Not only are mangrove kingfishers strictly monogamous, they divide up parental duties equally and alternate feeding their hatchlings.

‘It’s not, in fact, a kingfisher,’ said Sean, ‘It’s a scientist.’ And out of the marshy water, emerged not one, but two, extremely muddy and wet scientists, bits of blue on their brown jackets.

Not exactly what we were looking for, but very use ful nonetheless. And by the time we disembarked, I am happy to report that Wilmari Theron and Anusha Rajkaran, scientists from the Department of Biodiversity and Conservation Biology (UWC) said I was ‘woke’ because I had started to understand the whole system better, and fall in love with mangroves.

Rajkaran has spent the last 20 years observing the state of South Africa’s mangroves. ‘These mangroves are life-giving. They are the force that supports the entire estuary – the whole system, including your fishing hobby, your fascination with pretty birds, and your photography hobby,’ she explained. ‘The aerial roots are covered in life, and form nurseries and shelter for small fish which the kingfisher eats; the bark supports life, the branches and leaves support life. Currently humans are pumping carbon dioxide into the atmosphere, causing climate change. Plants help by removing it through photosynthesis. But what is so special about estuarine habitats, is the mangroves, salt marsh and sea grass take up the carbon and store it in the sediment long term, effectively creating a carbon sink. They are constantly working on saving the planet.’

Sean’s binoculars suddenly stop, our heads turn in unison, ‘At about 11 o’clock, just on the bank…’ A bit of yellow this time. It’s a water leguaan, soaking up the last of the sun on a rock. Enormous, and unperturbed as we get close. We see another a bit further on. A giant kingfisher flies past, and then a pied. We see a malachite, an African pygmy and a brown-hooded. And then sadly we have to turn around, mangrove kingfisher-less. But I am happy with my sightings: two leguaans, two scientists, four out of the seven possible kingfishers, a new respect for mangroves. And one more trip planned for sunrise the next day.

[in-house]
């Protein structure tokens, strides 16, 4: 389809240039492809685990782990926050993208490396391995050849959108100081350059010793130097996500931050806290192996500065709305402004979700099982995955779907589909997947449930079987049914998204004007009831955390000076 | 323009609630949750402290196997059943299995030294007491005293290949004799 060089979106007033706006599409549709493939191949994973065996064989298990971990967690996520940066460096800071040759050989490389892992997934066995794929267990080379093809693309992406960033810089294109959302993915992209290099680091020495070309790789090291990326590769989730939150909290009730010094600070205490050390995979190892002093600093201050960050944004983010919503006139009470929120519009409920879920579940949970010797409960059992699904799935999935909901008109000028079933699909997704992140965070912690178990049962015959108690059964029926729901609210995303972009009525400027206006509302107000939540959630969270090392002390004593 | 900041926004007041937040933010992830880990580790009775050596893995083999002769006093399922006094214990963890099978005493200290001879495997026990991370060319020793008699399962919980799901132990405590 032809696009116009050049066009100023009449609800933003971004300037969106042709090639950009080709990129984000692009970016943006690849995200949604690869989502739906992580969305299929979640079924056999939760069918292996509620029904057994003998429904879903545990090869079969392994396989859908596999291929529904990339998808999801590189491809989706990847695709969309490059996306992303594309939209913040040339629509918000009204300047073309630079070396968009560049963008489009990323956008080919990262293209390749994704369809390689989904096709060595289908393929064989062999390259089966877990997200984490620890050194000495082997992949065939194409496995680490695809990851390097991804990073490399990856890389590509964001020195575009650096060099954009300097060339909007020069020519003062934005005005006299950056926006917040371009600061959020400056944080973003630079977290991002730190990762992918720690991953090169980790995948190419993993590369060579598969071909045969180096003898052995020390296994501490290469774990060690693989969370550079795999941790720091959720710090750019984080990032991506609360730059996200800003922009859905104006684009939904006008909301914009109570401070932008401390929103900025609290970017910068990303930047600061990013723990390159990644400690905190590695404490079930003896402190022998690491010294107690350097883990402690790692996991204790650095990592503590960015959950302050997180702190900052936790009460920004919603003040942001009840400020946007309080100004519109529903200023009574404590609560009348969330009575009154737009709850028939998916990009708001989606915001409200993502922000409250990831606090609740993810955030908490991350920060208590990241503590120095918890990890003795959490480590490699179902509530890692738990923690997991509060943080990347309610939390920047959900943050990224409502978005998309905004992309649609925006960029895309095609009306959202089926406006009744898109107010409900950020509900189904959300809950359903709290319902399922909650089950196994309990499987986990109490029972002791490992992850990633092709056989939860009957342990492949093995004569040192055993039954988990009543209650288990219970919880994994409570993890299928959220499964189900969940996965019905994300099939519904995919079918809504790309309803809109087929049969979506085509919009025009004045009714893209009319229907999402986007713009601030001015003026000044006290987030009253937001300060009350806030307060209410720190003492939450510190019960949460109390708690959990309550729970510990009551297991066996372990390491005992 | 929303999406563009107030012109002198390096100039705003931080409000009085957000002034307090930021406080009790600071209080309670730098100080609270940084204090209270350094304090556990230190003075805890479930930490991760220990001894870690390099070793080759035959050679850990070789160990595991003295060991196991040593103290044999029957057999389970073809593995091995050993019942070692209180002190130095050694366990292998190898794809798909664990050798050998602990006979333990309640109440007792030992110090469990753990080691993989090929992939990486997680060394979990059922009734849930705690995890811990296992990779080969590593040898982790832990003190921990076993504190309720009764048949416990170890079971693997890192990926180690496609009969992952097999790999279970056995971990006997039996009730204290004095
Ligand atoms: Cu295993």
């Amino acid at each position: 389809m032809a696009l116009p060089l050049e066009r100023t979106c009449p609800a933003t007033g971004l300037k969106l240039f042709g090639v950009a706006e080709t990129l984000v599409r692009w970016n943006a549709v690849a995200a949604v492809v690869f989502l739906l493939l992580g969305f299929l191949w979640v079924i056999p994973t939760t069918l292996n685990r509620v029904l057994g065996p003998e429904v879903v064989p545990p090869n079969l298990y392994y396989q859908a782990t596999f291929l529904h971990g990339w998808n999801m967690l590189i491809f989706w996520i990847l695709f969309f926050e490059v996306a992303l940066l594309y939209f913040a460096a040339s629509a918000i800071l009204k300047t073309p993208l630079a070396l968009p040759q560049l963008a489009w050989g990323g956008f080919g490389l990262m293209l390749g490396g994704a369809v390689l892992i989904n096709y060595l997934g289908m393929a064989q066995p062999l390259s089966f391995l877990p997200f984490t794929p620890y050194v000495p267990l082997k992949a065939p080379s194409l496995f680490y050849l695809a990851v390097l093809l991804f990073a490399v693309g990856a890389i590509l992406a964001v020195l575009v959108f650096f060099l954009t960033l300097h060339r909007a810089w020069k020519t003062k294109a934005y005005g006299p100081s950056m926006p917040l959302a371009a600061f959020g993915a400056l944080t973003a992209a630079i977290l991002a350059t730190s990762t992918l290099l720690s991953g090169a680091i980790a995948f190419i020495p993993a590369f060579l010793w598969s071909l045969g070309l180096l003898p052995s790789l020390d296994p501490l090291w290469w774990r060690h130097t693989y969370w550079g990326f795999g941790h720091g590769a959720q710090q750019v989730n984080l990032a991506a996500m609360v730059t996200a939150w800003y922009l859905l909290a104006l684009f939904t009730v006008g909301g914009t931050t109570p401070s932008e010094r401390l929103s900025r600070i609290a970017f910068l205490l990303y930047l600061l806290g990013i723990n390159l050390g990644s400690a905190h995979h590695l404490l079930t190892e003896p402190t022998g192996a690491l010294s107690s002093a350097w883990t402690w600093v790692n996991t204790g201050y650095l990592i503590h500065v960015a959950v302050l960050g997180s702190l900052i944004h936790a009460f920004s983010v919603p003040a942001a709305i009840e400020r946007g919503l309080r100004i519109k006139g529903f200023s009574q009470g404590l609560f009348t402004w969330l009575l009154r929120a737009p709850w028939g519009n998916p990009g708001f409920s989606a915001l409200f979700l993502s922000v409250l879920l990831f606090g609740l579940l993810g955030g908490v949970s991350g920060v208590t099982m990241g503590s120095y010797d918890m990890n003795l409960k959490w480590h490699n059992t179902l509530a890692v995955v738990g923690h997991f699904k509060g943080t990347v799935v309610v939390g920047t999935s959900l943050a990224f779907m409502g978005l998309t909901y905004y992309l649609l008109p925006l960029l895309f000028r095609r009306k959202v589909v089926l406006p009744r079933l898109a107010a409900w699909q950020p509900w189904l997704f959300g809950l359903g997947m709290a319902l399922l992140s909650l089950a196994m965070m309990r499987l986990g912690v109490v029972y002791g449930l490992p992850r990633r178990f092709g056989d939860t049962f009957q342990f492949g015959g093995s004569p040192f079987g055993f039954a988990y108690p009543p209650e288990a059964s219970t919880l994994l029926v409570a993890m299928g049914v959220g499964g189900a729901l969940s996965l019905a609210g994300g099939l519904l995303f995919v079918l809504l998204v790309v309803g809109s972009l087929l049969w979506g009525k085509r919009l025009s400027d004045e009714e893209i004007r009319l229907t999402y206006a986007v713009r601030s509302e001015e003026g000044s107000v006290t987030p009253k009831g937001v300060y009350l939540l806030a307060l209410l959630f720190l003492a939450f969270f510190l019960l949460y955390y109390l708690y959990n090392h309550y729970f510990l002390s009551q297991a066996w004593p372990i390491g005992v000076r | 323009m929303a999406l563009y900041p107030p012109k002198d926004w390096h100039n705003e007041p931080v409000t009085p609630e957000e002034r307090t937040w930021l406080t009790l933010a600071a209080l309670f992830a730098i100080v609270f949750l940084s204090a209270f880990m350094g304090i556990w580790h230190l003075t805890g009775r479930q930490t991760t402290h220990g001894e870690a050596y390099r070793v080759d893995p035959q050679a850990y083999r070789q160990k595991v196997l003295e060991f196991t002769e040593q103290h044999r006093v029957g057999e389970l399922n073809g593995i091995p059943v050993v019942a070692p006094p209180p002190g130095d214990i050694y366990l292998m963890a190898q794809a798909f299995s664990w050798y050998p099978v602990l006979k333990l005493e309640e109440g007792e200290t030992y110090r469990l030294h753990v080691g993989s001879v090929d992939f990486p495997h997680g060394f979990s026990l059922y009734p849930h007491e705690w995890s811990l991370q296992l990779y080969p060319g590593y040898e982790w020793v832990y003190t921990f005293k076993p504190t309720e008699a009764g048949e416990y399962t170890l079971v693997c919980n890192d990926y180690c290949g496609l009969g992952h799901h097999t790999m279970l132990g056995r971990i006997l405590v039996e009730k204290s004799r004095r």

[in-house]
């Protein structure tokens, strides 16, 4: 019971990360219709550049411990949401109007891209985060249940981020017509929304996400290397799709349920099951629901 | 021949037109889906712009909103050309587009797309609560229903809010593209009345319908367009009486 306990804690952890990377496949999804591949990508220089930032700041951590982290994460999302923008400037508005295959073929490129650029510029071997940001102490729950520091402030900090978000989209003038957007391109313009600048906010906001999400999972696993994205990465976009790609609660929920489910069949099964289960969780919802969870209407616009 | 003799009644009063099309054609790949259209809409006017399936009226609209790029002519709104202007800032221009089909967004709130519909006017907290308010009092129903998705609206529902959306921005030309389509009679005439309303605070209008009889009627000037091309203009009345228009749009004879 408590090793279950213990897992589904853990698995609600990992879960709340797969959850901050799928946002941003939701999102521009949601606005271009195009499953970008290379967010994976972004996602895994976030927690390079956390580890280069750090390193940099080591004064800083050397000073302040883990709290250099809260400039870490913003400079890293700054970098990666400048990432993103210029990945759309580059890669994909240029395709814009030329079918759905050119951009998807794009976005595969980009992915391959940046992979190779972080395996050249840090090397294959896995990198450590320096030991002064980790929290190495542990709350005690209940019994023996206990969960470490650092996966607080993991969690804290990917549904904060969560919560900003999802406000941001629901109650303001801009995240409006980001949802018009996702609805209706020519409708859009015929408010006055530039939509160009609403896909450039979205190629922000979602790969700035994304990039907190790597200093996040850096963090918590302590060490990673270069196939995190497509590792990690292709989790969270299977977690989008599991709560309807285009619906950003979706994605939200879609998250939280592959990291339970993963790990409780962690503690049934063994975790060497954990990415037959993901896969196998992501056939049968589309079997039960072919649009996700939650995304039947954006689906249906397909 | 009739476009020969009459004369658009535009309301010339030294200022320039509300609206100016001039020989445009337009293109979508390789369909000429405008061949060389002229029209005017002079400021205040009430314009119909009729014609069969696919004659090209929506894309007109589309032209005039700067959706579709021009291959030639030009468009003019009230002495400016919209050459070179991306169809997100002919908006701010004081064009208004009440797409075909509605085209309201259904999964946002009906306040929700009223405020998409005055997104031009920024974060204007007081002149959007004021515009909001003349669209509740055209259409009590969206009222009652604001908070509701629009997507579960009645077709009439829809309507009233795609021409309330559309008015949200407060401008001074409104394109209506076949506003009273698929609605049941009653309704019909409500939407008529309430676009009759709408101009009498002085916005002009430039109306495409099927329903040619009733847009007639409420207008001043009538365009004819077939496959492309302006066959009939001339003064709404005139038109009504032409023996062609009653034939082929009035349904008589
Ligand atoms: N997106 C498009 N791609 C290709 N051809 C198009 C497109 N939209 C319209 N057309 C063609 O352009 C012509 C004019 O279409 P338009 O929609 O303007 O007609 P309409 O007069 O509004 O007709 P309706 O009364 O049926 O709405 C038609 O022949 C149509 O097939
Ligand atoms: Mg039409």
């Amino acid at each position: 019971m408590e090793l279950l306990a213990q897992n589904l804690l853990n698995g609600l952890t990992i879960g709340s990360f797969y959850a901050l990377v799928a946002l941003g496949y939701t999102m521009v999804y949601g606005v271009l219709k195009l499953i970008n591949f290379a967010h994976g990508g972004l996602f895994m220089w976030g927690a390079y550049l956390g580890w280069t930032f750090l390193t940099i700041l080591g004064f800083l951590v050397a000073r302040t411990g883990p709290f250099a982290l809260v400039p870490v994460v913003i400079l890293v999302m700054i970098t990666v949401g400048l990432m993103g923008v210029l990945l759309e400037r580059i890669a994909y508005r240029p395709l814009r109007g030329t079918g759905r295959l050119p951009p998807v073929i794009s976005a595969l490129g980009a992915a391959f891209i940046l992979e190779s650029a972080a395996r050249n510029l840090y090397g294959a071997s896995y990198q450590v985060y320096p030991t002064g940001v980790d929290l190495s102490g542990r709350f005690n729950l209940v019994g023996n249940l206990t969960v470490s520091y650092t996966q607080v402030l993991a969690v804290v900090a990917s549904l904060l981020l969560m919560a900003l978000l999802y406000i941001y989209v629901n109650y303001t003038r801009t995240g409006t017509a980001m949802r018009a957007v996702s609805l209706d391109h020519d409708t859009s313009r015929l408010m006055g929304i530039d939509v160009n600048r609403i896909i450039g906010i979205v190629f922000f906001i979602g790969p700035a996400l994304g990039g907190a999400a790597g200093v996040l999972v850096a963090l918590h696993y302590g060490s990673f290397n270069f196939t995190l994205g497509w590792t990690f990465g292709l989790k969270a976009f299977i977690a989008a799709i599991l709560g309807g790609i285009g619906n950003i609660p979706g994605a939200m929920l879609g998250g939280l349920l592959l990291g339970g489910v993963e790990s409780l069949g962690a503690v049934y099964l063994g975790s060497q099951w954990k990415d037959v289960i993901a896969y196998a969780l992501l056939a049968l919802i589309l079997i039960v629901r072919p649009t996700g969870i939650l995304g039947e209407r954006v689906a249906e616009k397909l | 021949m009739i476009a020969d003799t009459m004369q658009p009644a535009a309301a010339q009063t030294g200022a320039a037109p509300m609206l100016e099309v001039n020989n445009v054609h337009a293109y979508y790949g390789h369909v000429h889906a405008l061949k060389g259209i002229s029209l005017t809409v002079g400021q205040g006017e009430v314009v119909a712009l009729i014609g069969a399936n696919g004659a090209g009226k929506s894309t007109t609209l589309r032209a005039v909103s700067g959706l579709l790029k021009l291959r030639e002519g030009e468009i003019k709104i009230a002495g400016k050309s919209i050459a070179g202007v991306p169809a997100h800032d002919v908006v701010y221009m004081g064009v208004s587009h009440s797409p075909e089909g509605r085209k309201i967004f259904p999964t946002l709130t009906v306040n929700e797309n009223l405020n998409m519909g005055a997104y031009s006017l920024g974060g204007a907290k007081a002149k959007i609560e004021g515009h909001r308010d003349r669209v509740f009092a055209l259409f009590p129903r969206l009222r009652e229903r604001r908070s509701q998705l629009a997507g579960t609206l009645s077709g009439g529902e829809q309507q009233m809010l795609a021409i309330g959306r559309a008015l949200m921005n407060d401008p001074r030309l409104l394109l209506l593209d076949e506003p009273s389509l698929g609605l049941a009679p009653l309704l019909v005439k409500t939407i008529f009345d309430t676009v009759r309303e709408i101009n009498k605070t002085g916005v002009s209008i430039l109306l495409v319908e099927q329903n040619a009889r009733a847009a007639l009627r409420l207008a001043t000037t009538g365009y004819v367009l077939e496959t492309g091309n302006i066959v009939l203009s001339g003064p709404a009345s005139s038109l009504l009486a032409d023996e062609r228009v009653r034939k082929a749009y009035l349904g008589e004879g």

Mangrove crabs can both burrow in the ground and climb trees – a dexterity which makes them easy prey for mangrove kingfishers.

And in the morning, after about 10 minutes of quiet kayaking on glassy water, there, on a branch, was the right shade of blue: a mangrove kingfisher. She sat for a bit and then darted in and out of the water. Once she was bathed, and all fluffed up, clean, fresh and beautiful, she lingered just long enough so we could take a picture.

Feathery facts

It is estimated that there are only between 200 and 400 mangrove kingfishers in South Africa.

Since ancient times, the kingfisher has been linked to weather forecasting. Halcyon means kingfisher in Greek and the phrase ‘halcyon days’ refers to settled days – synonymous with summer. The phrase is said to have been first coined by Aristotle, who claimed the kingfisher made its nest on the surface of the sea.

The blue of the mangrove kingfisher’s back is produced by a trick of the light, known as the Tyndall effect, rather than actual colour produced by pigment.

Mangrove plants are so useful as carbon sinks, airplane travellers can atone for their carbon footprint sins by buying carbon credits or donating to projects which conserve and plant mangroves. Mikoko Pamoja in Kenya (mangrovealliance.org) is the world’s first blue carbon project.

Kingfishers fly at one pace: fast, although they can hover when fishing. The beak is aerodynamic so the bird can dive towards its prey with maximum speed and minimum splash. The shape is so ingenious, Japanese bullet trains are modelled to mimic it.

Sources: The Guardian; Living With Birds; earthsky.org